Mar 25 2008

Saving on car insurance: Our deductible


Our car insurance is up for renewal once again, and we’re shopping for quotes. Before I start looking at other companies, I’m tweaking the numbers with our current company (Geico) to make sure we’re not over-insured in some areas and under-insured in others. I’ll probably do several posts, focusing on one aspect at a time.

If we renewed the exact same policy, it would cost $400.70 for six months for the one car on our policy.

Here’s what we can expect if we change the deductibles.

Deductible $250 $500 $1,000
Comprehensive $31.10 $24.90 $20.70
Collision $219.80 $151.10 $137.40

Right now, we have $500 deductibles for each, and I think that’s where we’re going to stay. Increasing the deductible to $1,000 would save us $4.20 on comprehensive, and $13.70 on collision, for a total of $17.90 off our six-month premium. I’d rather spend that $17.90 and only have a $500 deductible, rather than save a few bucks with the possibility of paying $500 more when filing a claim. Our emergency fund isn’t beefy enough at this point to make me comfortable with a $1k deductible, especially when the savings are minimal.

We’re comfortable with a $500 deductible. Choosing this option saves us $6.20 on comprehensive and $68.70 on collision, for a total savings of $74.90 for a six-month policy. If we had to file a claim on a $250 deductible, that would be like paying $318.70 out of pocket ($250 + 68.70 premium). So, if we end up having to file a claim, the $250 deductible would be about $182 cheaper than it would be if we had a $500 deductible ($500 – $318).

Still, that’s a savings realized only if we file a claim. We don’t drive much, and that $500 deductible is a risk we’re comfortable taking (and paying) if we need to.

Note: I haven’t had much experience with car insurance. I haven’t had my own policy for long, so I’m still somewhat new to this whole process. I’m sharing these posts to give you an idea on what we’re considering with regard to car insurance. When changing your own policy, be sure to use your own numbers and take your own situation into consideration.

5 Responses to “Saving on car insurance: Our deductible”

  1. The math is a little fuzzy, and I never know how to make decisions about insurance stuff.

    The bit about “So, if we end up having to file a claim, the $250 deductible would be about $182 cheaper than it would be if we had a $500 deductible ” … this is true if you file a claim every 6 months. If not, the math changes…

    If you have a claim after a year:
    $250 + (68.70 premium x 2 payments) = $387.40 = A savings of $112.60

    If you file a claim every year and a half, the savings to be on the $250 deductible plan dwindles to about $44. If you file a claim less often than that, it’s actually more expensive to be on $250-deductible plan than the $500-deductible plan.

    The entire insurance industry is all about risk management, and we have to be too, as consumers of it. Also, we have to decide how much we’re willing to keep on hand in our emergency fund for when the claims do come about!

  2. Yeah, the math definitely is fuzzy.

    Also, if we file a claim, we can expect our overall insurance premium to go up. I don’t know how high we could expect it to rise.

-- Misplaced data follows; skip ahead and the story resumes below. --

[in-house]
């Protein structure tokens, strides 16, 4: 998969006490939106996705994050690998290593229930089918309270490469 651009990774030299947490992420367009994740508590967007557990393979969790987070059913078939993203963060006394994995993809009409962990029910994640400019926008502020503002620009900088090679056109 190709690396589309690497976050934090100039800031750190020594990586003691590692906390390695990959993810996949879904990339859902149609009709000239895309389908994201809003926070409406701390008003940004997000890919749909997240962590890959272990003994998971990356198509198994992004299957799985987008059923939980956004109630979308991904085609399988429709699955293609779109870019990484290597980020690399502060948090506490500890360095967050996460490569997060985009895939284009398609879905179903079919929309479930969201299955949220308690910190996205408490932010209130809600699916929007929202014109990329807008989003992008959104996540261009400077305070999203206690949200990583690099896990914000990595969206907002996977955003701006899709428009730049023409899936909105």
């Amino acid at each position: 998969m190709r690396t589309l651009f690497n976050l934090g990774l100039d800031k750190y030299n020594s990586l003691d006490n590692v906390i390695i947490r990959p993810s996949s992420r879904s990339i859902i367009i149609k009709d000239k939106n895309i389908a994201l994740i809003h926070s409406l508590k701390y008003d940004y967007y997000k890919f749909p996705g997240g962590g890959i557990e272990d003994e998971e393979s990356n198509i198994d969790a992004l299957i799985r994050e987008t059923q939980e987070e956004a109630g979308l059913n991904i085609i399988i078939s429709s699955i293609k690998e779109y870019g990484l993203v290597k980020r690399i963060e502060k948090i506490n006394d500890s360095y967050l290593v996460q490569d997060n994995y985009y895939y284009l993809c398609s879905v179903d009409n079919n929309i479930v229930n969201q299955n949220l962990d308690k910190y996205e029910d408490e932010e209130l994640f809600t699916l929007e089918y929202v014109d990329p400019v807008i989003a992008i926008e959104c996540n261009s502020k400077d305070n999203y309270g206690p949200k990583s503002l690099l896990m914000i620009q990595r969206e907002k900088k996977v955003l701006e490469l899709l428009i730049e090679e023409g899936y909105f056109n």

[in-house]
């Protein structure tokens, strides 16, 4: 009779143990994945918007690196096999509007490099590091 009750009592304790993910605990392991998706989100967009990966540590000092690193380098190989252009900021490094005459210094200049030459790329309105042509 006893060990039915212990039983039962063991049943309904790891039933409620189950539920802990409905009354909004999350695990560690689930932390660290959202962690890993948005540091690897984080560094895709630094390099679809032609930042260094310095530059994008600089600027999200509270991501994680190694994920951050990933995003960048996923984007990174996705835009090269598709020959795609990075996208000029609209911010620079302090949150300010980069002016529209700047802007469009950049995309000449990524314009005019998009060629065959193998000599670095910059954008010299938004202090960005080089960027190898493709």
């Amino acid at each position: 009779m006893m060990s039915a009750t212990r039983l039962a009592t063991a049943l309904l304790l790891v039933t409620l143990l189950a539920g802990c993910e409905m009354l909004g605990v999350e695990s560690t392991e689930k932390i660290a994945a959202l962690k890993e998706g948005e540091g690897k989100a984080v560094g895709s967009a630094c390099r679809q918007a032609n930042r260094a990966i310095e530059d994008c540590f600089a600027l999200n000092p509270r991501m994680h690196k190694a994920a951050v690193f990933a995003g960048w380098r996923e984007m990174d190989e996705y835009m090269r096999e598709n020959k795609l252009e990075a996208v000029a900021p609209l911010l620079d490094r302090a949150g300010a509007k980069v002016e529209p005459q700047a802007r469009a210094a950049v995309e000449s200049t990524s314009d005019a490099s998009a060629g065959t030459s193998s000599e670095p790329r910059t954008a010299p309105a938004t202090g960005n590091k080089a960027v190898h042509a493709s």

I like how you showed that in the long run, as long as you don’t need to file a claim, a higher deductible is cheaper.

    Thanks, as always, for your insightful comments!

  3. The math shouldn’t have to be fuzzy, I just haven’t come up with a good way to really determine what the numbers should be. I know this much, my truck is ten years old and paid off. I don’t have full coverage. If I’d take the amount saved between collision and full coverage and put that in a fund, I’d be able to buy a new vehicle with cash eventually. Basically, some cars aren’t worth full coverage.

    I think part of determining that line is your personal capability to repair the darn thing. I’m pretty good at that stuff, so I don’t mind the keeping an older truck running right.

  4. Have you shopped around on price–when we looked around we found AIG to be cheaper–but we live in a very very very expensive car insurance state (WV). I have lived in two other states CT and MD and everytime I moved my insurance dropped nearly in half, and then it went down even more. Then I moved back to WV and it doubled! The guy warned me and I was like “yep, I know it’s gonna be high”

    Anyhow, make sure you shop around, rates can vary. I know we looked at Geico, Esurance, Statefarm, Allstate, and ended up using AIG –they were the cheapest for us, with the same coverages and same deductibles.

  5. There are also some options to look at for liability.

    I reduced my liability coverage to the minimum and then added an Umbrella policy. The separate policy gives me much greater protection than auto liability, plus it covers me for liability in non-auto incidents.

    Umbrella liability coverage is also fairly inexpensive. So now I have more coverage than with just higher liability in auto for probably about the same money.

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Hey! I'm Kacie, wife and mother of 3. I write about my family's finance: how we save money, improve our spending, and plan for the future.

I hope I can inspire and encourage you to improve your situation. See disclosure.

I'm adopting a much slower-paced posting schedule, and treating this as a hobby blog now.

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